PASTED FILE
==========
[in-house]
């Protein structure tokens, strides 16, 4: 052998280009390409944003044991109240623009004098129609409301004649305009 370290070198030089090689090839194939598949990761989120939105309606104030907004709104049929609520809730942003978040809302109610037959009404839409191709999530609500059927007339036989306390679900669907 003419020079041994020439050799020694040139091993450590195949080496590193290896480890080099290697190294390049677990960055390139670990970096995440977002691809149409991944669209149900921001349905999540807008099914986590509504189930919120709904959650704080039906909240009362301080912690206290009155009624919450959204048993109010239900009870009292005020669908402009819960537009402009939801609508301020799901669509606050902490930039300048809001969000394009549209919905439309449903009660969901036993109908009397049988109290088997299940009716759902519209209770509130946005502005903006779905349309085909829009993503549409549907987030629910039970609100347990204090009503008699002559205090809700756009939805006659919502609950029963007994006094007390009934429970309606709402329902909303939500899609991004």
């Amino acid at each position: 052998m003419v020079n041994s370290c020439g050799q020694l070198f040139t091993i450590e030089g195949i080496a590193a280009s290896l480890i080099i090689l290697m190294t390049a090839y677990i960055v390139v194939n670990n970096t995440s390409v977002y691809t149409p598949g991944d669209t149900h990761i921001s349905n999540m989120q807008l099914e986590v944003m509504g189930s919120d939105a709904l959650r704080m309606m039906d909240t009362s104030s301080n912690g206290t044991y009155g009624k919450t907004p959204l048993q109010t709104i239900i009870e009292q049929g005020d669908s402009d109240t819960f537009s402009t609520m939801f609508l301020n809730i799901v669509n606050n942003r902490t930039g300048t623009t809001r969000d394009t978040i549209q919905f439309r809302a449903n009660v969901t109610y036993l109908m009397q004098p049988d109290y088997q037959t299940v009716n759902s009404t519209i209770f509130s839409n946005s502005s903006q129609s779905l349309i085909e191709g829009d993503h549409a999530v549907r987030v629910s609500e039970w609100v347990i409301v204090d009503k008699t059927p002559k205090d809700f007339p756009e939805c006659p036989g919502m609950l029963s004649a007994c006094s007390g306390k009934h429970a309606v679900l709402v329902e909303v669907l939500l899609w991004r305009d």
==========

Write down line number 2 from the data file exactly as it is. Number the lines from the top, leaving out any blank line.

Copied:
């Protein structure tokens, strides 16, 4: 052998280009390409944003044991109240623009004098129609409301004649305009 370290070198030089090689090839194939598949990761989120939105309606104030907004709104049929609520809730942003978040809302109610037959009404839409191709999530609500059927007339036989306390679900669907 003419020079041994020439050799020694040139091993450590195949080496590193290896480890080099290697190294390049677990960055390139670990970096995440977002691809149409991944669209149900921001349905999540807008099914986590509504189930919120709904959650704080039906909240009362301080912690206290009155009624919450959204048993109010239900009870009292005020669908402009819960537009402009939801609508301020799901669509606050902490930039300048809001969000394009549209919905439309449903009660969901036993109908009397049988109290088997299940009716759902519209209770509130946005502005903006779905349309085909829009993503549409549907987030629910039970609100347990204090009503008699002559205090809700756009939805006659919502609950029963007994006094007390009934429970309606709402329902909303939500899609991004």